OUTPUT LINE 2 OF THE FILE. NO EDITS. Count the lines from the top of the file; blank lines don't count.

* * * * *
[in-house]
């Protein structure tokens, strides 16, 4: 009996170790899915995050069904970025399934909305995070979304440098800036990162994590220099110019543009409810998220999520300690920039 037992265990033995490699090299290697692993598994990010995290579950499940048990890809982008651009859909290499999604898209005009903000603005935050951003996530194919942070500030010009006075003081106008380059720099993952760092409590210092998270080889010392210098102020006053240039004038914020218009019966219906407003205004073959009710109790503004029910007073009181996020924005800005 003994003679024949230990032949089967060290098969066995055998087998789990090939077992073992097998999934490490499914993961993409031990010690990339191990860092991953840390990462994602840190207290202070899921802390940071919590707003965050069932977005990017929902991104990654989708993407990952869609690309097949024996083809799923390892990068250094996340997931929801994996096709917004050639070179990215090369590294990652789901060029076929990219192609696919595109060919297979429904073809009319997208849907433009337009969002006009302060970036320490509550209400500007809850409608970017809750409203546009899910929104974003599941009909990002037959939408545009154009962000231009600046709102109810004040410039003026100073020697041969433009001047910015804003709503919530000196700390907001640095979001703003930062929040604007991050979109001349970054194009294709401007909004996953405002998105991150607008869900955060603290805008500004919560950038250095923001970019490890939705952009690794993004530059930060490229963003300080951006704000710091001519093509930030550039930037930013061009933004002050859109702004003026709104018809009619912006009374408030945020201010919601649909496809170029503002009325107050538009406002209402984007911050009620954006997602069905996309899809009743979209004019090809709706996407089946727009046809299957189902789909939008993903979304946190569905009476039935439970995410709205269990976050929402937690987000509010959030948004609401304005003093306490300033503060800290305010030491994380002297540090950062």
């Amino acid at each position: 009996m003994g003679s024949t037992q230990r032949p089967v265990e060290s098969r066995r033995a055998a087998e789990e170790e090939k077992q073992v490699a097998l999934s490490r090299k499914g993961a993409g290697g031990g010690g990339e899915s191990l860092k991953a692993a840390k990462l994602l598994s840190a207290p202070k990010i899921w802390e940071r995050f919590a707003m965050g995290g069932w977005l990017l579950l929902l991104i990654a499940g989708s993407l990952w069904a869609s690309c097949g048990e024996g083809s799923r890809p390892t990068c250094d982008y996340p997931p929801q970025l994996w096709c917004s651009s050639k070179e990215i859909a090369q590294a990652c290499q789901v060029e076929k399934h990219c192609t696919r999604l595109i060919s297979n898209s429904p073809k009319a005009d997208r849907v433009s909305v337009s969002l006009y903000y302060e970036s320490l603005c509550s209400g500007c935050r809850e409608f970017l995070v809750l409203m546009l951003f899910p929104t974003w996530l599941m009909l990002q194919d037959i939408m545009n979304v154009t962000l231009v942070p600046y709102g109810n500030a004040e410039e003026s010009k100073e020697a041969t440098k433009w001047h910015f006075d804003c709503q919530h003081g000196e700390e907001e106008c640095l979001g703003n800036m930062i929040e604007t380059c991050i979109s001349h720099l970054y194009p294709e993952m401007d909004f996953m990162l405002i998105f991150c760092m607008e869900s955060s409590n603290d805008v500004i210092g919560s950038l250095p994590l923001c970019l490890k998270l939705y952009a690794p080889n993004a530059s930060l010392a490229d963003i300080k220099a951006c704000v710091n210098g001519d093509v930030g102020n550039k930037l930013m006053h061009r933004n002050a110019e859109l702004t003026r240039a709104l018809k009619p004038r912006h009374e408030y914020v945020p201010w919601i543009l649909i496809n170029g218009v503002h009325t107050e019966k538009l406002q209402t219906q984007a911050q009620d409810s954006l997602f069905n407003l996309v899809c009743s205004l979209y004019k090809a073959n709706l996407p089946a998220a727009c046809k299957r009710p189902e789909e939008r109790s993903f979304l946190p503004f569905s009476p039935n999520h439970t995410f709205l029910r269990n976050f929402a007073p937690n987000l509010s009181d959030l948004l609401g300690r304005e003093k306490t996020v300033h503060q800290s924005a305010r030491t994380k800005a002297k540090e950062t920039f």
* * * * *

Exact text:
């Protein structure tokens, strides 16, 4: 009996170790899915995050069904970025399934909305995070979304440098800036990162994590220099110019543009409810998220999520300690920039 037992265990033995490699090299290697692993598994990010995290579950499940048990890809982008651009859909290499999604898209005009903000603005935050951003996530194919942070500030010009006075003081106008380059720099993952760092409590210092998270080889010392210098102020006053240039004038914020218009019966219906407003205004073959009710109790503004029910007073009181996020924005800005 003994003679024949230990032949089967060290098969066995055998087998789990090939077992073992097998999934490490499914993961993409031990010690990339191990860092991953840390990462994602840190207290202070899921802390940071919590707003965050069932977005990017929902991104990654989708993407990952869609690309097949024996083809799923390892990068250094996340997931929801994996096709917004050639070179990215090369590294990652789901060029076929990219192609696919595109060919297979429904073809009319997208849907433009337009969002006009302060970036320490509550209400500007809850409608970017809750409203546009899910929104974003599941009909990002037959939408545009154009962000231009600046709102109810004040410039003026100073020697041969433009001047910015804003709503919530000196700390907001640095979001703003930062929040604007991050979109001349970054194009294709401007909004996953405002998105991150607008869900955060603290805008500004919560950038250095923001970019490890939705952009690794993004530059930060490229963003300080951006704000710091001519093509930030550039930037930013061009933004002050859109702004003026709104018809009619912006009374408030945020201010919601649909496809170029503002009325107050538009406002209402984007911050009620954006997602069905996309899809009743979209004019090809709706996407089946727009046809299957189902789909939008993903979304946190569905009476039935439970995410709205269990976050929402937690987000509010959030948004609401304005003093306490300033503060800290305010030491994380002297540090950062």